Science Channel/BBC/Patrick Toselli
Science Channel/BBC/Patrick Toselli

Tonight: The Challenger Disaster on Science and Discovery Channels

Science Channel/BBC/Patrick Toselli
Science Channel/BBC/Patrick Toselli

Space fans, set your DVRs! The Challenger Disaster premieres tonight—Saturday, November 16 from 9-11pm ET/PT. It's airing on both Science Channel and Discovery Channel at the same time.

When I heard there would be a movie about the Challenger disaster, I was intrigued—I assumed it would be another documentary, explaining O-rings, launch temperatures, management issues, and so on. (I have been mildly Challenger-obsessed since the day it blew up, and more so after studying the disaster in college.) But when I heard the movie was a drama starring William Hurt as Richard Feynman?! I was hooked.

The Challenger Disaster is Science Channel's first drama. It covers the investigation into the catastrophic loss of the Space Shuttle Challenger on January 28, 1986, when all seven crew members died shortly after Challenger lifted off. I remember watching on TV as the craft burst apart, leaving twisting trails of smoke. After the disaster, President Reagan created the Rogers Commission to determine why Challenger failed.

Chairman Rogers (BRIAN DENNEHY). Photo courtesy of Discovery Channel/BBC.

The Rogers Commission and its report were a huge deal, partly because of tensions within the commission itself. Chairman Rogers and physicist Richard Feynman butted heads, and Feynman ended up writing his own appendix to the report, in which he detailed problems with the management culture at NASA. Feynman opened with this little zinger (emphasis added):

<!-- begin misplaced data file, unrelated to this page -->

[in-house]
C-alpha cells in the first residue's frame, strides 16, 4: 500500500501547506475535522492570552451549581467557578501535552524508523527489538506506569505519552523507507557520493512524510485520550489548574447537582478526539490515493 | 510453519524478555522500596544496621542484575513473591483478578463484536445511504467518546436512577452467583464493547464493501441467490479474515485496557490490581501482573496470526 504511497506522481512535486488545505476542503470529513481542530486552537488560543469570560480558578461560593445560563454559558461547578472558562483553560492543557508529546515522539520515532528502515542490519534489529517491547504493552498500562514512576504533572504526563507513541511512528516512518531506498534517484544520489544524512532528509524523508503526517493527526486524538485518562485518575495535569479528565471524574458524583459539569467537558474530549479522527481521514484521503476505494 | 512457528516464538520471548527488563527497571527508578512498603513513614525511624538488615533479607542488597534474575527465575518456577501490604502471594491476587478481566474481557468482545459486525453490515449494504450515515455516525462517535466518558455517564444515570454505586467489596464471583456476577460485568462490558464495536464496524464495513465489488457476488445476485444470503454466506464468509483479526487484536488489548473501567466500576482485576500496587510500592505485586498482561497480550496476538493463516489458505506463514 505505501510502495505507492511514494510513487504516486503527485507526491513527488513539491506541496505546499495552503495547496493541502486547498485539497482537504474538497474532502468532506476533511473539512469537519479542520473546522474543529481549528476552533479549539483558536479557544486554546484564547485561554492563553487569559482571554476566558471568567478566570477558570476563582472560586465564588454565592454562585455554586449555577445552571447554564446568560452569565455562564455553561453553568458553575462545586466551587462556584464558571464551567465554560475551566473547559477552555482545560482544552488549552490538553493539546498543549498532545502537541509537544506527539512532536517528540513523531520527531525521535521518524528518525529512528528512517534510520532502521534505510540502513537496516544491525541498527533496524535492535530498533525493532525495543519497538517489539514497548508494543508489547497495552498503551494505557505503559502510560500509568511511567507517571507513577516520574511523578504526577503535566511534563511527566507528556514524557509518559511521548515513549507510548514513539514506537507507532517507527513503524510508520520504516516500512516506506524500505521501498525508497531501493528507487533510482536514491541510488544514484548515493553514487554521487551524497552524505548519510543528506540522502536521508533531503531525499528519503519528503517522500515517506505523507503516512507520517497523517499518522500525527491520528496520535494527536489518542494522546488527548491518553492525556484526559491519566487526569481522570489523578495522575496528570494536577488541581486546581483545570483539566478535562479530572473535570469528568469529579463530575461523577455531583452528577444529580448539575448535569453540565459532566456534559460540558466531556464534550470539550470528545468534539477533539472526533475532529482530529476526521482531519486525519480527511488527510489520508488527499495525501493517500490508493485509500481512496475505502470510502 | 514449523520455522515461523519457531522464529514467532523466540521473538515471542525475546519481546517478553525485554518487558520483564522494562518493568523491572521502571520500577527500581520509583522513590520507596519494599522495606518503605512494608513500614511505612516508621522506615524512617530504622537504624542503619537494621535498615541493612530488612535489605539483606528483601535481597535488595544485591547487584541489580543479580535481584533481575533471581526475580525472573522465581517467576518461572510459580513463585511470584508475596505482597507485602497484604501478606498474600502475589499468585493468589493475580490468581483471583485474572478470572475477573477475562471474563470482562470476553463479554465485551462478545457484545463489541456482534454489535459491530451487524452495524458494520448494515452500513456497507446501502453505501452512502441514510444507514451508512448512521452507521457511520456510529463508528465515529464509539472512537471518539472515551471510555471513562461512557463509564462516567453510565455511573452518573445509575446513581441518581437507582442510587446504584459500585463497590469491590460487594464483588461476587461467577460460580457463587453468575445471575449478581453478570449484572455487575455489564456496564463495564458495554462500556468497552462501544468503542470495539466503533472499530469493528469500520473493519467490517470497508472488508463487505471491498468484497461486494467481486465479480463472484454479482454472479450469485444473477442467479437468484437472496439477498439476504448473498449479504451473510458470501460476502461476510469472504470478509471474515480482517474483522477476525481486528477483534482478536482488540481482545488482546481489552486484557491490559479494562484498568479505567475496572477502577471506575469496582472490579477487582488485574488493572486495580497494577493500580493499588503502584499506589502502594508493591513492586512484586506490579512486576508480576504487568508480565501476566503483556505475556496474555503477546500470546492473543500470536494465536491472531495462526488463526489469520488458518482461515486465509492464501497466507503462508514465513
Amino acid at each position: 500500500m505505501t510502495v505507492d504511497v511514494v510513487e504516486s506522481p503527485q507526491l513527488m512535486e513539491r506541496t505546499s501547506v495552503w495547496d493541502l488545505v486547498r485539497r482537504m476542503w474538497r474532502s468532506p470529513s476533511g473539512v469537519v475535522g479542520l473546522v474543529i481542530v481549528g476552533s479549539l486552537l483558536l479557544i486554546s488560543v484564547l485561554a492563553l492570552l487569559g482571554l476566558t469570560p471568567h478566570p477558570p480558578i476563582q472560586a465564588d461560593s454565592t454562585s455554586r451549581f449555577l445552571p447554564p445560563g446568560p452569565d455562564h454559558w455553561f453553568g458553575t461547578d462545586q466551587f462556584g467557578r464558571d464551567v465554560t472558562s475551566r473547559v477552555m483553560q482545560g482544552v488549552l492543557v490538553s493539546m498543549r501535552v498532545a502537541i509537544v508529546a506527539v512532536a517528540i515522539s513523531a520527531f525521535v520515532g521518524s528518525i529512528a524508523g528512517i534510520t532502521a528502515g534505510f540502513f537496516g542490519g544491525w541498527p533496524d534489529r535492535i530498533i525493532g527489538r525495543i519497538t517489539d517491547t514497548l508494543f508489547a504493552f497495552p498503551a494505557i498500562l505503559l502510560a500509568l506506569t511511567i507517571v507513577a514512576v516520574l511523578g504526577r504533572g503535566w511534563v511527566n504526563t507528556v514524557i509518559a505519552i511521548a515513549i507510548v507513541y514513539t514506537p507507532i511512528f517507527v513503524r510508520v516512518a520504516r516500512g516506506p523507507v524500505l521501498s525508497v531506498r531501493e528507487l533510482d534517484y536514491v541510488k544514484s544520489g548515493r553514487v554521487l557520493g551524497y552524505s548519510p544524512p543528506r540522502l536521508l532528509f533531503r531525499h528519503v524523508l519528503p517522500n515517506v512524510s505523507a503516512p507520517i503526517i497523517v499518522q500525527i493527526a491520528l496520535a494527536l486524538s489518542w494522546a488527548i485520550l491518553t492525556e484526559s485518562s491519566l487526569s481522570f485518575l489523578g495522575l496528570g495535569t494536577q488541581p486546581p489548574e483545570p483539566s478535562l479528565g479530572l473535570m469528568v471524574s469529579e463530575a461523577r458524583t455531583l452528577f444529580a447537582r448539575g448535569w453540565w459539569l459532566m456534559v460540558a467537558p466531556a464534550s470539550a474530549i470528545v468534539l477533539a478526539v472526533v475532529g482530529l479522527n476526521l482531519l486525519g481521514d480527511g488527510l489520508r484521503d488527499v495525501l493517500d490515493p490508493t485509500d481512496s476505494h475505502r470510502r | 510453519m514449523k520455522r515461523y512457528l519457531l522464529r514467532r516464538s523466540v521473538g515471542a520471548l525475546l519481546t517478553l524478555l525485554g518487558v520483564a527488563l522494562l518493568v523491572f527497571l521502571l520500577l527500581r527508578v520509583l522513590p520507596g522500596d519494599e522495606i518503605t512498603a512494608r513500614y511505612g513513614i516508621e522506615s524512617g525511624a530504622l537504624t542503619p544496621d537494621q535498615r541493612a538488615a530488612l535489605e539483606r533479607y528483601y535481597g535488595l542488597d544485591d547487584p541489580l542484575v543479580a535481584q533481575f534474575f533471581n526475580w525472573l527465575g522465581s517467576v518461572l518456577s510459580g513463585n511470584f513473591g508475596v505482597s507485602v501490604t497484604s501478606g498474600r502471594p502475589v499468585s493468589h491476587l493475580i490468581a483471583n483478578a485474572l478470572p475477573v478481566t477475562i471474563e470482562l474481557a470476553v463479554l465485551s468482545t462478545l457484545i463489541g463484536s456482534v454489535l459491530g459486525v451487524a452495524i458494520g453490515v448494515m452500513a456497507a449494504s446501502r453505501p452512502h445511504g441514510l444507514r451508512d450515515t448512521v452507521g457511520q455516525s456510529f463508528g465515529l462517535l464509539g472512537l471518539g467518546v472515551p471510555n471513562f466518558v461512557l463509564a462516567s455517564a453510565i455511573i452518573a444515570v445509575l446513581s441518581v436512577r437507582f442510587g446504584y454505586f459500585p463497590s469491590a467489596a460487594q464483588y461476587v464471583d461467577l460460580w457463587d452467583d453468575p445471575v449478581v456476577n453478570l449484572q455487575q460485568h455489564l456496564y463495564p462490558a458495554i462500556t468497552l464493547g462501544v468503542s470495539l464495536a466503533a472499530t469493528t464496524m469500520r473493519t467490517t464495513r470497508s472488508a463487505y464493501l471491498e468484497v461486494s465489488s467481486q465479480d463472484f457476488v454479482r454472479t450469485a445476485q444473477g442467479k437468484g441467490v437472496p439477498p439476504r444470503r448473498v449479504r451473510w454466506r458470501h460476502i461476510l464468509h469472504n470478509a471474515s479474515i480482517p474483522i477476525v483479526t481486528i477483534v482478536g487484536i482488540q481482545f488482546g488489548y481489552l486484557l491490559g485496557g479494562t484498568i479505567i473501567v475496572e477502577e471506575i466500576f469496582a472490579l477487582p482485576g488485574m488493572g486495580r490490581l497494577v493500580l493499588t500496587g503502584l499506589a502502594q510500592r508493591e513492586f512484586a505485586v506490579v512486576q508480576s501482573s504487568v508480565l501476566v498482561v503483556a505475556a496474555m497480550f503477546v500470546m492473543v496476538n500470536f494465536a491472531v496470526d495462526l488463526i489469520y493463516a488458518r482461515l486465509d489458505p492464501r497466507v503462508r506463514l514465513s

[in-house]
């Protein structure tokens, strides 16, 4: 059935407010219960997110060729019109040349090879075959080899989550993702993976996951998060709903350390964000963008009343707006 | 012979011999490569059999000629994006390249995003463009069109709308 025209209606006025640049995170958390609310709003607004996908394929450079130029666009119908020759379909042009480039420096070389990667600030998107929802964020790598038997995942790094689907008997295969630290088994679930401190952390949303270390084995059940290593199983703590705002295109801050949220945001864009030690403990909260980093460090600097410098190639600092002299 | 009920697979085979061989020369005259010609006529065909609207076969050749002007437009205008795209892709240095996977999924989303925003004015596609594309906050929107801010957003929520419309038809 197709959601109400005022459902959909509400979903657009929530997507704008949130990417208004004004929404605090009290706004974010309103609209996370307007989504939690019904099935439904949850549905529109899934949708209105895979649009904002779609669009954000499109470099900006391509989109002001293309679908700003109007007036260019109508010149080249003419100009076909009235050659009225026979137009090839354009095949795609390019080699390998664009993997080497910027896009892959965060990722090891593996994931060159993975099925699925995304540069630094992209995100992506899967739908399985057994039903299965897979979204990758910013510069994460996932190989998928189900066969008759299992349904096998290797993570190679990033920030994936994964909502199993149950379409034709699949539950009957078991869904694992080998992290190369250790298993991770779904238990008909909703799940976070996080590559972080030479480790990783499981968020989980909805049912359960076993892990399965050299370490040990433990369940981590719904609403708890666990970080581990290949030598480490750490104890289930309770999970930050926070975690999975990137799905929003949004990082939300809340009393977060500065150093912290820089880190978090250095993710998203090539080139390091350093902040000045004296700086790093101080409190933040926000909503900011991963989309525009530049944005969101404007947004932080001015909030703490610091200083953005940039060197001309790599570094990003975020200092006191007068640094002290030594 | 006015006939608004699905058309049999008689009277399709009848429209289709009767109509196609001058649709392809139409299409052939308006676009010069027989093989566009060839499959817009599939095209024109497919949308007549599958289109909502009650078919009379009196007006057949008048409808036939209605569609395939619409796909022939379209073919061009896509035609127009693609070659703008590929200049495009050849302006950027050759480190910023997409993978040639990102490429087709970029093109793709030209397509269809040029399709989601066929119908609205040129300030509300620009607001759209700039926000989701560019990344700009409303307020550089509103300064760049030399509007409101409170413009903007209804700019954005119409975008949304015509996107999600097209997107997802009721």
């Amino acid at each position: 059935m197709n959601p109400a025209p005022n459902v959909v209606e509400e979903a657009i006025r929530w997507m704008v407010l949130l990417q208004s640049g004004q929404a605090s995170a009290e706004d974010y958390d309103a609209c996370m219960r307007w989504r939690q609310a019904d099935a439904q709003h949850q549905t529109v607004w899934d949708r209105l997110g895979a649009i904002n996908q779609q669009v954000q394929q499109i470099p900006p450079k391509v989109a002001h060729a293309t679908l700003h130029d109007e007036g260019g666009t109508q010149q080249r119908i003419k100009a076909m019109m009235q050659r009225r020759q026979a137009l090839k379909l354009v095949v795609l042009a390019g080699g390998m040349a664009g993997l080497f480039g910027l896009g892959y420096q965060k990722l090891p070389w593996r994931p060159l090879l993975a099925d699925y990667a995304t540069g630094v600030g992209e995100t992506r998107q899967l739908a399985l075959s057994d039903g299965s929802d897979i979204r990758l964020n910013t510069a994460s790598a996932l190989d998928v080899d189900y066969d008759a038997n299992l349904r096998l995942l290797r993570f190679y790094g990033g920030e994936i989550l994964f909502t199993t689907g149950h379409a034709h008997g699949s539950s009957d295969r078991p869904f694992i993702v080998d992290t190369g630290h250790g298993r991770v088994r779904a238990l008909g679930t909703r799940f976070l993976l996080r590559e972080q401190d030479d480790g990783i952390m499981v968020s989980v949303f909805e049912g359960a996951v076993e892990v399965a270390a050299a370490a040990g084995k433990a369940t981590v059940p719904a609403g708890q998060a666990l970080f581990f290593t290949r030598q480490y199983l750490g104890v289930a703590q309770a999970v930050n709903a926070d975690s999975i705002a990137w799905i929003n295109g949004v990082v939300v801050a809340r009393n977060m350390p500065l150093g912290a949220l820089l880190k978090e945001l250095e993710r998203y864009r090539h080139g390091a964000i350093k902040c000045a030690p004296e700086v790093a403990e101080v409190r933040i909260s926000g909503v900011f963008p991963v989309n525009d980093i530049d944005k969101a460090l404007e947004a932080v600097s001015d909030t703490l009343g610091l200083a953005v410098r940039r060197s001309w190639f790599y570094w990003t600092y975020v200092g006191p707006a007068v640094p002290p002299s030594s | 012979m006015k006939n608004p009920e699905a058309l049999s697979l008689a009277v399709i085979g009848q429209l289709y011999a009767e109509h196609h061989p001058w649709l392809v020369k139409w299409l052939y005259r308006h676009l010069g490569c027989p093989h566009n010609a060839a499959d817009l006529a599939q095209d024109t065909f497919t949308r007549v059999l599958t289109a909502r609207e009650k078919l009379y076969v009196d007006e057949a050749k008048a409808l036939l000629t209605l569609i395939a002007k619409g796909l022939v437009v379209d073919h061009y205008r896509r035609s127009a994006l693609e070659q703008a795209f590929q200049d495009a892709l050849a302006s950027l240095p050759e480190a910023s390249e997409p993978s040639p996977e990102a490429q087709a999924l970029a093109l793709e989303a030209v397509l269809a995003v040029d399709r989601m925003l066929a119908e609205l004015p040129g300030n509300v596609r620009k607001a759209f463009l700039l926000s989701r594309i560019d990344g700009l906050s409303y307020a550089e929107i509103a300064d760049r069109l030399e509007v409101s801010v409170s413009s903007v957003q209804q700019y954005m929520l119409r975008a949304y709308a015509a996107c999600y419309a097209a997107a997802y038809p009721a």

It appears that there are enormous differences of opinion as to the probability of a failure with loss of vehicle and of human life. The estimates range from roughly 1 in 100 to 1 in 100,000. The higher figures come from the working engineers, and the very low figures from management. What are the causes and consequences of this lack of agreement? Since 1 part in 100,000 would imply that one could put a Shuttle up each day for 300 years expecting to lose only one, we could properly ask "What is the cause of management's fantastic faith in the machinery?"

Feynman also wrote about the experience in his book, What Do You Care What Other People Think? In The Challenger Disaster, we see a dramatization of that work—a reasonably faithful record of what happened, but employing dramatic license to add tension here and there. The movie is interesting both for newcomers and people who are familiar with the story, though the latter might find Hurt's portrayal of Feynman a little more sober than what we might expect.

(L-R) General Kutyna (BRUCE GREENWOOD), Chairman Rogers (BRIAN DENNEHY), Sally Ride (EVE BEST). Photo courtesy of Science Channel/BBC/Patrick Toselli.

The Challenger Disaster deals with a grim, technical topic without getting mired in the grimness nor the technical bits—but it does give us enough of each to understand what's happening. The most interesting parts of the story are when we come to understand the politics of the situation. In those moments, we see the tension between Feynman's scientific instincts and the political maelstrom that surrounds him. The man had guts. The weakest moments are the repeated (and frankly ham-fisted) nods to Feynman's cancer. It's hard to go ten minutes in this movie without another reference to Feynman's mortality and his refusal to accept it; while this is probably largely true, it plays on the screen as hero worship. But all in all, this is a terrific movie, particularly for a TV movie. Tune in tonight.

A companion documentary (that I have not yet seen) airs on Monday, November 18 at 10pm ET/PT on Science Channel. Entitled Feynman: The Challenger, it covers Feynman's life and work, including his involvement with The Manhattan Project. I'll be tuning in for that one too.

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David Lynch's Amazon T-Shirt Shop is as Surreal as His Movies